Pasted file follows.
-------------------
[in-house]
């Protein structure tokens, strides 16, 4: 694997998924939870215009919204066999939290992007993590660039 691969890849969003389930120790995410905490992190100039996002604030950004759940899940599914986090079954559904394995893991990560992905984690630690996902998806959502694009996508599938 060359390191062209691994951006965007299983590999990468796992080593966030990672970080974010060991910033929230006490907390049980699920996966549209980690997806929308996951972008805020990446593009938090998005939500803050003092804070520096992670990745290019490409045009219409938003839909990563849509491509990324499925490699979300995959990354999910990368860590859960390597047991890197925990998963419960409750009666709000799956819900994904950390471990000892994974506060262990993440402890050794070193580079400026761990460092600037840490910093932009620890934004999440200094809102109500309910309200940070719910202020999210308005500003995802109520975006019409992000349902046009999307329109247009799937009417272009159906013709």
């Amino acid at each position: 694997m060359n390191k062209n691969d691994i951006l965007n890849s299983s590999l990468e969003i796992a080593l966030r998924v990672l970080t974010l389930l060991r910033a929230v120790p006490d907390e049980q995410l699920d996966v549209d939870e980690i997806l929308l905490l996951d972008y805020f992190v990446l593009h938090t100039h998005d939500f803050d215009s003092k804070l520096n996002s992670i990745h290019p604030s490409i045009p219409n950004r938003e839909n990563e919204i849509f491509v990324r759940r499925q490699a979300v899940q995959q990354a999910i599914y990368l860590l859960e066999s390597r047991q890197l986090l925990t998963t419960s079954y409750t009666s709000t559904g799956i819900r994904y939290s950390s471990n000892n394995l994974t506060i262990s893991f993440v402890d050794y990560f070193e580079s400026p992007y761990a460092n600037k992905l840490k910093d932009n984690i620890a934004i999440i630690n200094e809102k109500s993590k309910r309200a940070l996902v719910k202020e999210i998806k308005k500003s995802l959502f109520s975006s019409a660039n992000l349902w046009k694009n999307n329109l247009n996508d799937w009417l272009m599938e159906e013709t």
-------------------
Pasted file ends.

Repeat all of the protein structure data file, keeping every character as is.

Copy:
[in-house]
């Protein structure tokens, strides 16, 4: 694997998924939870215009919204066999939290992007993590660039 691969890849969003389930120790995410905490992190100039996002604030950004759940899940599914986090079954559904394995893991990560992905984690630690996902998806959502694009996508599938 060359390191062209691994951006965007299983590999990468796992080593966030990672970080974010060991910033929230006490907390049980699920996966549209980690997806929308996951972008805020990446593009938090998005939500803050003092804070520096992670990745290019490409045009219409938003839909990563849509491509990324499925490699979300995959990354999910990368860590859960390597047991890197925990998963419960409750009666709000799956819900994904950390471990000892994974506060262990993440402890050794070193580079400026761990460092600037840490910093932009620890934004999440200094809102109500309910309200940070719910202020999210308005500003995802109520975006019409992000349902046009999307329109247009799937009417272009159906013709």
């Amino acid at each position: 694997m060359n390191k062209n691969d691994i951006l965007n890849s299983s590999l990468e969003i796992a080593l966030r998924v990672l970080t974010l389930l060991r910033a929230v120790p006490d907390e049980q995410l699920d996966v549209d939870e980690i997806l929308l905490l996951d972008y805020f992190v990446l593009h938090t100039h998005d939500f803050d215009s003092k804070l520096n996002s992670i990745h290019p604030s490409i045009p219409n950004r938003e839909n990563e919204i849509f491509v990324r759940r499925q490699a979300v899940q995959q990354a999910i599914y990368l860590l859960e066999s390597r047991q890197l986090l925990t998963t419960s079954y409750t009666s709000t559904g799956i819900r994904y939290s950390s471990n000892n394995l994974t506060i262990s893991f993440v402890d050794y990560f070193e580079s400026p992007y761990a460092n600037k992905l840490k910093d932009n984690i620890a934004i999440i630690n200094e809102k109500s993590k309910r309200a940070l996902v719910k202020e999210i998806k308005k500003s995802l959502f109520s975006s019409a660039n992000l349902w046009k694009n999307n329109l247009n996508d799937w009417l272009m599938e159906e013709t």